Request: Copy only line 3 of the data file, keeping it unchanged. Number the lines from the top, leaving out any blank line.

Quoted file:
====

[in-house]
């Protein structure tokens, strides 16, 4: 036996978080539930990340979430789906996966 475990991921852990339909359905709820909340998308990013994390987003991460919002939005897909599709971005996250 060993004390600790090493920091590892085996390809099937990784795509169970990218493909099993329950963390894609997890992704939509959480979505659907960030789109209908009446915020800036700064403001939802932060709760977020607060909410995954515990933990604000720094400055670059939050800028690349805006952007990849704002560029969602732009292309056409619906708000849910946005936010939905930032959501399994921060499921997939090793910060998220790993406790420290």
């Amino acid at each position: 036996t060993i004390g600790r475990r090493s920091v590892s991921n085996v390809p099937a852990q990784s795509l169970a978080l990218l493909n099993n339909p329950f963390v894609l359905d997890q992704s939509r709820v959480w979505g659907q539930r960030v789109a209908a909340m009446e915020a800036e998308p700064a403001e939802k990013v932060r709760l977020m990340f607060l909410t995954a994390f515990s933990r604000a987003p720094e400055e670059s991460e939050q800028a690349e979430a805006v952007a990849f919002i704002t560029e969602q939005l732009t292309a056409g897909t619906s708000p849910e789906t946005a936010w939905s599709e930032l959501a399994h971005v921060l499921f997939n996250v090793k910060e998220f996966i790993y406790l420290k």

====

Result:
């Amino acid at each position: 036996t060993i004390g600790r475990r090493s920091v590892s991921n085996v390809p099937a852990q990784s795509l169970a978080l990218l493909n099993n339909p329950f963390v894609l359905d997890q992704s939509r709820v959480w979505g659907q539930r960030v789109a209908a909340m009446e915020a800036e998308p700064a403001e939802k990013v932060r709760l977020m990340f607060l909410t995954a994390f515990s933990r604000a987003p720094e400055e670059s991460e939050q800028a690349e979430a805006v952007a990849f919002i704002t560029e969602q939005l732009t292309a056409g897909t619906s708000p849910e789906t946005a936010w939905s599709e930032l959501a399994h971005v921060l499921f997939n996250v090793k910060e998220f996966i790993y406790l420290k």